So, if there is a silver lining in any of this, those who are under 60 years of age without significant health problems have an excellent prognosis should they become infected with COVID-19.

But the fact remains that as of the writing of this blog, the CFR is likely higher than the seasonal flu and possibly significantly higher. Intensive Care Units and hospitals in China and in South Korea, particularly near the epicenters of the outbreaks are overwhelmed.

If these two countries are a peek into the future for the rest of the world, this is going to be a long and difficult battle and it will have to start with grassroots efforts. We as a society will need to be vigilant in following the directives of our public health officials and practicing a high level of personal hygiene habits.

The CDC has an excellent list:
  1. Avoid close contact with people who are sick.
  2. Avoid touching your eyes, nose, and mouth.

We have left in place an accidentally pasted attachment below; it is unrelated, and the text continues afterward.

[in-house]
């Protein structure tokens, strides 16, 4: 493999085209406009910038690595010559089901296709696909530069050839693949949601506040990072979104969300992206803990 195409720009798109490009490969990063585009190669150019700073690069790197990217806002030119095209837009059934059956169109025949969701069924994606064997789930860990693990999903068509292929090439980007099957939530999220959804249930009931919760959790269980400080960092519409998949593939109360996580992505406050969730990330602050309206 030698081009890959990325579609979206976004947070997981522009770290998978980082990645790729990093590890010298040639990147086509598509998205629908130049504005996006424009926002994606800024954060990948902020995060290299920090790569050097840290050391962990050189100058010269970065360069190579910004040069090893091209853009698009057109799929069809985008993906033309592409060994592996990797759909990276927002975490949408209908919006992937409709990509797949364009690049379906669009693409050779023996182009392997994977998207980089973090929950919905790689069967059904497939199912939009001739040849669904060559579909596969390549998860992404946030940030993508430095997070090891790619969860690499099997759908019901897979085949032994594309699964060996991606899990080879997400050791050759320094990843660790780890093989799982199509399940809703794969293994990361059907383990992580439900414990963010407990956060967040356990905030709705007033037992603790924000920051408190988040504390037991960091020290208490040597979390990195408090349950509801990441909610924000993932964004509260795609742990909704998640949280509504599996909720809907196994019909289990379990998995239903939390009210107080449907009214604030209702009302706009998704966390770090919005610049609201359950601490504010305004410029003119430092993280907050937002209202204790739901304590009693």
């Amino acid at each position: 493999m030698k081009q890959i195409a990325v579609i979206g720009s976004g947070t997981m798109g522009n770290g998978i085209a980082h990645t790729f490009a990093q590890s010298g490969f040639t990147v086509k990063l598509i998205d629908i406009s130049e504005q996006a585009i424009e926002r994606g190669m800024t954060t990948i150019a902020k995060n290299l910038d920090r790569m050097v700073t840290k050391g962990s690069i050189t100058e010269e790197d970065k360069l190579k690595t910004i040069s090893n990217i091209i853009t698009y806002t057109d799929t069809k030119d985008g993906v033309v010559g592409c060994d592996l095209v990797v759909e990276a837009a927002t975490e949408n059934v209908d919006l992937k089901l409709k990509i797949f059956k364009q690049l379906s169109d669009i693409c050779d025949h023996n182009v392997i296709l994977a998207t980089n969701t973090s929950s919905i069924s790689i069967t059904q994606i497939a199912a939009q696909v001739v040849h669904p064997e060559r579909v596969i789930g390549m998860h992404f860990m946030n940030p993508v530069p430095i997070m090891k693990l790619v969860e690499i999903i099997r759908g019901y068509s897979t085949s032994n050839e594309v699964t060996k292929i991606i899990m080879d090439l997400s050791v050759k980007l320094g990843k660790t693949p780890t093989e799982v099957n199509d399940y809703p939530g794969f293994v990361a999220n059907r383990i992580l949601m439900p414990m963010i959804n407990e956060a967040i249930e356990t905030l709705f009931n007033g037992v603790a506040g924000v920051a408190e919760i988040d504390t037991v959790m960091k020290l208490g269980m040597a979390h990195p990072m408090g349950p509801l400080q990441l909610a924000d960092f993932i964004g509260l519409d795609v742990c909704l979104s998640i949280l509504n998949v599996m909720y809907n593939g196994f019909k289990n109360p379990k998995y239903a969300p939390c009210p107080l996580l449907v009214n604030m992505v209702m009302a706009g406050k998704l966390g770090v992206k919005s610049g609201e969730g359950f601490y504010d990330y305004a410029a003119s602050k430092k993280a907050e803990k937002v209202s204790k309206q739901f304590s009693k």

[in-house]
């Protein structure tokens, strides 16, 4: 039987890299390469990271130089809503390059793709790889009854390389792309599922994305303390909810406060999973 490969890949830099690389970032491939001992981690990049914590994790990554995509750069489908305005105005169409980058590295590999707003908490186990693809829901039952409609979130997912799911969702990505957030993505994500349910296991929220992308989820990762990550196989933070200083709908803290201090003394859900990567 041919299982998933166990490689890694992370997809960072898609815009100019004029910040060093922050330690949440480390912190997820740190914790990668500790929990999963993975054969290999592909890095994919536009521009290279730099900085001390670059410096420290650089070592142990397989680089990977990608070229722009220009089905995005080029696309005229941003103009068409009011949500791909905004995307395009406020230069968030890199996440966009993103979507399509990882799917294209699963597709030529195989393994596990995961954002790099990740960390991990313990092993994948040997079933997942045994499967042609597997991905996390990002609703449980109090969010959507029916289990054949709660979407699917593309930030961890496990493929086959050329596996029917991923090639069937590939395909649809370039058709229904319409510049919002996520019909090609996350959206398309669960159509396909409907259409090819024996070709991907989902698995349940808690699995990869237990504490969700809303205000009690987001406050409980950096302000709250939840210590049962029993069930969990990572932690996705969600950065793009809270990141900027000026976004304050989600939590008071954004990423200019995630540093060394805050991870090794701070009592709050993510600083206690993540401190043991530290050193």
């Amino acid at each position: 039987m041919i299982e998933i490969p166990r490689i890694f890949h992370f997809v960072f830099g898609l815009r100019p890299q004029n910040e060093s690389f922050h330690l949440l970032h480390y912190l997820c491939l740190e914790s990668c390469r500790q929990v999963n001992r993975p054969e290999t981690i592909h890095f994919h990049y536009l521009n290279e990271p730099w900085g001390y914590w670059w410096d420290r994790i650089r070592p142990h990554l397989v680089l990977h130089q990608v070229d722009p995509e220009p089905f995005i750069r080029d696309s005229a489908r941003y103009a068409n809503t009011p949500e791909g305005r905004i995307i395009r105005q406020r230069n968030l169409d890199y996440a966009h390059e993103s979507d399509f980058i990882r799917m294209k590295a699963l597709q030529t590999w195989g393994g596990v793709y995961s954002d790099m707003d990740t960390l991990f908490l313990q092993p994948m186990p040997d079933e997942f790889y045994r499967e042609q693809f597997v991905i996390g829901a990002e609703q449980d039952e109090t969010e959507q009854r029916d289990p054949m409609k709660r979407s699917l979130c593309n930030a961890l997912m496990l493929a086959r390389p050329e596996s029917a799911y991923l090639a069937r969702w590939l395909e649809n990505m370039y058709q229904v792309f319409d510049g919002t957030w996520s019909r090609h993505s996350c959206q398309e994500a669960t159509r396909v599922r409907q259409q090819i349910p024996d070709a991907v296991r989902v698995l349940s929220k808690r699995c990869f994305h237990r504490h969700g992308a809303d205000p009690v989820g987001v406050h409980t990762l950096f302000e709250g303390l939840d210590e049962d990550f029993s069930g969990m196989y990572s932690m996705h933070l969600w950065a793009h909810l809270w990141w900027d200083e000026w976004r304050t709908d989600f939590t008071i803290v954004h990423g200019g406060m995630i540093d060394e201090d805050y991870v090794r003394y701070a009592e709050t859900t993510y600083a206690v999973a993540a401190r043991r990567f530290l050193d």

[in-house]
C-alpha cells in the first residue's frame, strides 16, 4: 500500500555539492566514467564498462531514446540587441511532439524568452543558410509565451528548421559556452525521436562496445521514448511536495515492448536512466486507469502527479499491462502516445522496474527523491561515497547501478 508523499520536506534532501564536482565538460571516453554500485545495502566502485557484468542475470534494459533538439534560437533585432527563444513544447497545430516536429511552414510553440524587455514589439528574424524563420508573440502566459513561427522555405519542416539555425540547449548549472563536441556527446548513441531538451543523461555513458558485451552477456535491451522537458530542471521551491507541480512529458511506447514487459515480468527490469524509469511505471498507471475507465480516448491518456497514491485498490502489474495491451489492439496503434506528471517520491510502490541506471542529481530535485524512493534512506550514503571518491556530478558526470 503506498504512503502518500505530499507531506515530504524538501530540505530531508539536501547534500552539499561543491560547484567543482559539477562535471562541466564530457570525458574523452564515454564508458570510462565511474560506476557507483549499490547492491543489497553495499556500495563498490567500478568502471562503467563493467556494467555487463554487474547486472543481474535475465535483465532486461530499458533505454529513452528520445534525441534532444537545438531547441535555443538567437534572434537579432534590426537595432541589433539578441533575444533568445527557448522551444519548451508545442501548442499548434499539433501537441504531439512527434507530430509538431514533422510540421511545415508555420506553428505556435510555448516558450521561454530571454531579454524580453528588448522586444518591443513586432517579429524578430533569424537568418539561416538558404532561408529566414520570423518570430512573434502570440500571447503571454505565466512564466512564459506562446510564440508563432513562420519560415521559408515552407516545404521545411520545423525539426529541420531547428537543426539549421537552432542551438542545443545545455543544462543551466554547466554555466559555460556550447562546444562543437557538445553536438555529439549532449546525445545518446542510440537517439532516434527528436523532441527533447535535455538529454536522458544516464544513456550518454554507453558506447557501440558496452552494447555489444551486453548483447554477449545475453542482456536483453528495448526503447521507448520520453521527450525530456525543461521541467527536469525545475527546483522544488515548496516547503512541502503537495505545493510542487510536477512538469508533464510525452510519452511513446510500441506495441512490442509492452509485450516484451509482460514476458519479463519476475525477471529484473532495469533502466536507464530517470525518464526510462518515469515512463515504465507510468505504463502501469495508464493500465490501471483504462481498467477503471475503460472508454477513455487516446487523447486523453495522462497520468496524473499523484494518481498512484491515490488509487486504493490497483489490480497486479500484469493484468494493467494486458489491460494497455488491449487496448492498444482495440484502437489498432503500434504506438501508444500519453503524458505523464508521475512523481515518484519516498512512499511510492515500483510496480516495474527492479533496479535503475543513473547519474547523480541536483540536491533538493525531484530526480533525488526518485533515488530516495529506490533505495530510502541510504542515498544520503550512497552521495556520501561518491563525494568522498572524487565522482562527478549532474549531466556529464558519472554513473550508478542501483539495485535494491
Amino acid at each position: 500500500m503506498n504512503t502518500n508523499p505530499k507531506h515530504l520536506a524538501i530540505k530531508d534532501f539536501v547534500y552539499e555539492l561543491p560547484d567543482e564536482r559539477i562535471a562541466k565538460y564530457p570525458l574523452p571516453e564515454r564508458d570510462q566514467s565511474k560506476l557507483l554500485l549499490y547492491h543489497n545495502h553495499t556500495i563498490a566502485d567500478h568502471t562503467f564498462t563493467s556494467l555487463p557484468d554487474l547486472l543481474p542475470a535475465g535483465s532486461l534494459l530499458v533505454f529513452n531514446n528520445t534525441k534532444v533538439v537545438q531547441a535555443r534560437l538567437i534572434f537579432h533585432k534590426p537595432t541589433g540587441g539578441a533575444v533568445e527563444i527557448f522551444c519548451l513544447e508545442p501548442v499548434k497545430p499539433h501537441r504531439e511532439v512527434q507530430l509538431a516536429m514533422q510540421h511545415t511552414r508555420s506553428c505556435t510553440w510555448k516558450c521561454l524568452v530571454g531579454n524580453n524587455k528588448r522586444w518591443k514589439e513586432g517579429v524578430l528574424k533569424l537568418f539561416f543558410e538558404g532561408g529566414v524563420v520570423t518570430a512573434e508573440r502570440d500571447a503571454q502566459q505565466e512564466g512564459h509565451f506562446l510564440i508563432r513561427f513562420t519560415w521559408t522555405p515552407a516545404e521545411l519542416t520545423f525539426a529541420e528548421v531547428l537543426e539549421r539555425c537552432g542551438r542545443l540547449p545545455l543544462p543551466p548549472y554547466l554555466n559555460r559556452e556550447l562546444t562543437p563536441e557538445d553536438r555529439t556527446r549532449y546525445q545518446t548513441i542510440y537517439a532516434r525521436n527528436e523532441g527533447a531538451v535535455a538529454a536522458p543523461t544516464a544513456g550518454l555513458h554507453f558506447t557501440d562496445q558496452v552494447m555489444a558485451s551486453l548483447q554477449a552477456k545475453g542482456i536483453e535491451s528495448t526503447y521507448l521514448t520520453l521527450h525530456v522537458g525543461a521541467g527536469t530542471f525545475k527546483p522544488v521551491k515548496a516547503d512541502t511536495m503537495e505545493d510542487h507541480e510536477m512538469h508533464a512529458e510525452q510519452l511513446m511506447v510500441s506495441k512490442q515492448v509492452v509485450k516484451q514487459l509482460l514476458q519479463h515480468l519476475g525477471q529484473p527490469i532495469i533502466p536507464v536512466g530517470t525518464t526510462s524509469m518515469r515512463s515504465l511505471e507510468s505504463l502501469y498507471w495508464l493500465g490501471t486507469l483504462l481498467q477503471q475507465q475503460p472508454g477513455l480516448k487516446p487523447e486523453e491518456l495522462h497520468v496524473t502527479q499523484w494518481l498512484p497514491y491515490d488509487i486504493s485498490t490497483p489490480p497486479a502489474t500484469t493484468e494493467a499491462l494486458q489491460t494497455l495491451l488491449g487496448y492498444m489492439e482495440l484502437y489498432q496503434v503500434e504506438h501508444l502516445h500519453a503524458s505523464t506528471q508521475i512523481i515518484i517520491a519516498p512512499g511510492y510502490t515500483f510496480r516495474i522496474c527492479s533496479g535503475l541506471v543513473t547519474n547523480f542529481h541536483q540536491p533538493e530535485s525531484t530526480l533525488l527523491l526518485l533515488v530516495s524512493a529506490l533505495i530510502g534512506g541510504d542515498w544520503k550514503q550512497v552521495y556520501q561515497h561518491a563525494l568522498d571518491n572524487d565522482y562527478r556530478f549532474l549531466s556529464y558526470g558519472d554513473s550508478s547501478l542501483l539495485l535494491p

3. Stay home when you are sick.
  4. Cover your cough or sneeze with a tissue, then throw the tissue in the trash.
  5. Clean and disinfect frequently touched objects and surfaces using a regular household cleaning spray or wipe.
  6. Facemasks: CDC does NOT recommend that people who are well wear a facemask. Those who are showing symptoms should wear them to prevent the spread of disease. Health care workers and caregivers should also wear them when taking care of those who are infected.
  7. Wash your hands often with soap and water for at least 20 seconds. If soap and water are not available use an alcohol-based hand sanitizer with at least 60% alcohol.

For the sake of those who are most vulnerable, we must band together to slow the spread of this disease. By slowing transmission, hopefully hospitals will not be overwhelmed with a tsunami of cases leading to a likely depletion of important resources such as ICU beds, ventilators, and healthcare workers.